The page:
Wednesday, 8 April 2020

Willow patterns

Golden Willows, pollarding in progress

Yesterday I finished pollarding the ornamental willows in the wildflower border between the croquet lawn and the beech hedge. Their bare stems provide winter colour, but every year they must be cut down to the stumps or they would grow too tall, and older stems lose their vivid colour. It looks rather brutal, but within a few weeks the stumps spring into growth, and by the autumn the shoots are up to 8 ft tall. In winter sun they become brilliant candles against the brown leaves of the beech.
A brutally pollarded stump

There are 3 each of 3 different varieties: Golden Willow (Salix alba 'Vitellina'), Coral Willow (Salix alba 'Britzensis'), and Violet Willow (Salix daphnoides 'Aglaia'). When I planned the planting I was aiming for a rainbow effect and chose cultivars said to be of equal vigour. For me, however, 'Britzensis' is somewhat outgrown by the other two, and though the tips of the stems are coral red, the effect is little different to 'Vitellina'. 'Aglaia' stems are such a dark red that they barely stand out against the hedge, but they do produce some 'pussy willow' blossoms in March. I sometimes wonder if I should have stuck with just 'Britzensis', but truth to tell I love them all!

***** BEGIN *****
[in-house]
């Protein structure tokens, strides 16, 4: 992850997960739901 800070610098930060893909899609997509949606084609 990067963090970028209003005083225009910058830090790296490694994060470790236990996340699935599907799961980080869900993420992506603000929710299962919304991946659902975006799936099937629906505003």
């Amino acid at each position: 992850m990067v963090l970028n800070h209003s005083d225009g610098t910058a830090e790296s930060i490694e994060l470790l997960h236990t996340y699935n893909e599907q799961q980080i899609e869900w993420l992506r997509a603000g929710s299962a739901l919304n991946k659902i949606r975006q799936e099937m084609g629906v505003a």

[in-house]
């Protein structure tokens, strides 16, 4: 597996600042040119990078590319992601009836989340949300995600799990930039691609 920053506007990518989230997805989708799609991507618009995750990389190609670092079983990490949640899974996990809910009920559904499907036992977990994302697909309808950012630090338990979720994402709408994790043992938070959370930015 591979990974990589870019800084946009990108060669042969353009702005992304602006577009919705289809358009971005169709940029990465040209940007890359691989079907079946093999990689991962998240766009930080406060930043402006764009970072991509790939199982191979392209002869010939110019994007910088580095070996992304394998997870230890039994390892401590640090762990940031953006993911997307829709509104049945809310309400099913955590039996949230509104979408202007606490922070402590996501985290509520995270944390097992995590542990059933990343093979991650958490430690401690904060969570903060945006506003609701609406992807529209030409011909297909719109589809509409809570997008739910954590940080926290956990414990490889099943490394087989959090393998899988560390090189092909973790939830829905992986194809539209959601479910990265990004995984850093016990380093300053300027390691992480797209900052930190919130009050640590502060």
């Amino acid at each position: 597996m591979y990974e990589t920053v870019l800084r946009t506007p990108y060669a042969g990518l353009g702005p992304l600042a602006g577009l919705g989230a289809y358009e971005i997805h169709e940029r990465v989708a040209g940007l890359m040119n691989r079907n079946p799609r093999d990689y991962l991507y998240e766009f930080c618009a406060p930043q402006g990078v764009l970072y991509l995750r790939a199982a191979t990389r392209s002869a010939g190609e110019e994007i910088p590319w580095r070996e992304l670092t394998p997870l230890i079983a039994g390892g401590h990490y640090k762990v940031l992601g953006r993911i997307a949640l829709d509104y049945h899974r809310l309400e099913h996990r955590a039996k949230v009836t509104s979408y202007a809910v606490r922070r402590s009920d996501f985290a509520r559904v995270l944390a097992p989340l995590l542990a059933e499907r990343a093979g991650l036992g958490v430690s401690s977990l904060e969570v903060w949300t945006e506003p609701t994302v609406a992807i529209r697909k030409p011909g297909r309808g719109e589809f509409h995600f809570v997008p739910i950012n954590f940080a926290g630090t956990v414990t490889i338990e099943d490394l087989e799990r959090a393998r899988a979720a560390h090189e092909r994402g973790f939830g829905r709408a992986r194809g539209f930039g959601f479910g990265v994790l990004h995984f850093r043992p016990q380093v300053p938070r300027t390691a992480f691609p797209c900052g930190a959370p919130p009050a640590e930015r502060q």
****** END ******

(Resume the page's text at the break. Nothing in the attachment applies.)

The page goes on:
'Aglaia's pussy catkins

The border beneath the willows is mostly planted with native wildflowers, though there are also snowdrops and a few daffodills,which bloom successively from now to the summer. They seed themsleves around and the only maintenance they need is a rough chop back of last years dead stems, and removing perennial weeds like docks and dandelions, which otherwise would take over. It becomes a lovely ever-changing tapestry of colour. The show begins with Red Campion (just starting now) continuing with White Campion and pink hybrids, continuing in the summer with Dog Daisy and blue Meadow Cranesbill, with Great Knapweed, Chicory and wild Marjoram continuing on to autumn.

The Wildflower Border at the end of May 2018

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